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Parents set limits on teen driving, but do teens follow?

A new poll suggests that teen drivers are more vulnerable to distractions while driving and are at the highest risk for crashes. (Getty Images/iStockphoto/rottadana)

WASHINGTON — Not only are teen drivers more vulnerable to distractions while driving, but they are also at the highest risk for crashes. And while most parents say they set limits on their teen drivers, such as restricting cellphone use and driving times, youths may not be getting the message, a new poll finds.

That’s the conclusion of the C.S. Mott Children’s Hospital National Poll on Children’s Health.

“We know teen drivers are vulnerable to distractions while driving, and that they are also at the highest risk for crashes,” says lead author Michelle L. Macy, M.D., M.S., an emergency medicine physician at the University of Michigan’s C.S. Mott Children’s Hospital.

“Parents play a key role in promoting the safety of their teens by setting expectations for driving. We found that the great majority of parents do have rules for their teen drivers; however, teens consistently perceive fewer limits on their driving than what their parents report. This signals an opportunity for parents and teens to have more conversations about safe driving habits.”

Teens and parents of teens were asked about limits placed on driving circumstances that can increase a teen driver’s risk of a crash.

About nine in 10 parents reported they place at least one limit on their teen drivers. while eight out of 10 teens reporting that their parents put at least one driving limit on them.

In families where parents report limits on cellphone use while driving, 13 percent of teens say they have no limits. In families where parents report limits on teen passengers regarding nighttime or highway driving, 20 percent of teens say they have no such limits.

Meanwhile, parents who judge their teens’ driving ability as above average (32 percent of all parents) are less likely to place limits on passengers and driving times/locations. Sixty-seven percent of parents set limits on passengers for their “above-average” teen drivers, compared with 81 percent of the parents who perceive their teen drivers as below average.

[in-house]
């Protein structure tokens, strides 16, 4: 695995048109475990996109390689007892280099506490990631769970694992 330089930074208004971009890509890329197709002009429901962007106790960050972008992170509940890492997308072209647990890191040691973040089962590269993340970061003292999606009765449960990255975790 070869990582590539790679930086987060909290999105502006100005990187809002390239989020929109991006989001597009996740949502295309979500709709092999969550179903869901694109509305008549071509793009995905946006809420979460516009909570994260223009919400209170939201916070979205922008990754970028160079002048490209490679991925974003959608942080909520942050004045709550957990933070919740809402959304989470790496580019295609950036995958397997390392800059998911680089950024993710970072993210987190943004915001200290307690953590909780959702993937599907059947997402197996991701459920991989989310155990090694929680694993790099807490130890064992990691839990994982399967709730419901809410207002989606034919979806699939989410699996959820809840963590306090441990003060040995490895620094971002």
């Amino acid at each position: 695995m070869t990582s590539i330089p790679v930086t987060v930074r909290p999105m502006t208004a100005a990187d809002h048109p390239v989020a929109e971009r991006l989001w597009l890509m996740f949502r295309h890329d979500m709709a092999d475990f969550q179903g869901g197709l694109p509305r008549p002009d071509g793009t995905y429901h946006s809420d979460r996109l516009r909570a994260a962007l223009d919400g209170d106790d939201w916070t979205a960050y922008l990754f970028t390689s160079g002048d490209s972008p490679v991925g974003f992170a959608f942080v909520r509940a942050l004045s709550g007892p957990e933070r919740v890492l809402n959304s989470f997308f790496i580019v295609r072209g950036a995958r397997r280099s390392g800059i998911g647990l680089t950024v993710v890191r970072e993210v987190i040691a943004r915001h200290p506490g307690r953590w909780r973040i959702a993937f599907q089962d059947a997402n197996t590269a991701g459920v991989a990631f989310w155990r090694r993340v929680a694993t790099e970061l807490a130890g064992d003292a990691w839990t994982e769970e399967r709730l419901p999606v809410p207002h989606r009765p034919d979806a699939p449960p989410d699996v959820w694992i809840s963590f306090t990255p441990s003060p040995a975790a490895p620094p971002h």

Parental limits on cellphone use include:

  • Requiring teens to park to use their cellphones (86%)
  • Forbidding texting while driving (73%)
  • Having cellphone turned off or put away (62%)

Parental limits on passengers include:

  • Allowing only 1-2 friends in the car (59%)
  • Allowing only certain friends (54%)
  • No teen passengers allowed (40%)

Parental limits on driving times/locations include:

  • No driving after 10 p.m. (61%)
  • Driving only to/from school, work, or activities (57%)
  • No highway driving (36%)

Macy recommends parents model good driving behavior themselves, starting when their children are young, and that they have conversations about safe driving early.

“It’s never too early to start modeling safe habits for your kids like not answering texts while driving,” Macy says. “It’s also a good idea to have conversations about rules of the road long before your child is ever in the driver’s seat.”

The poll surveyed 1,517 parents; the margin of error was between 2 and 6 percent.

For more resources and tools for parents and teens, including a free teen-parent driving agreement and an online distracted-driving tool kit, click here.

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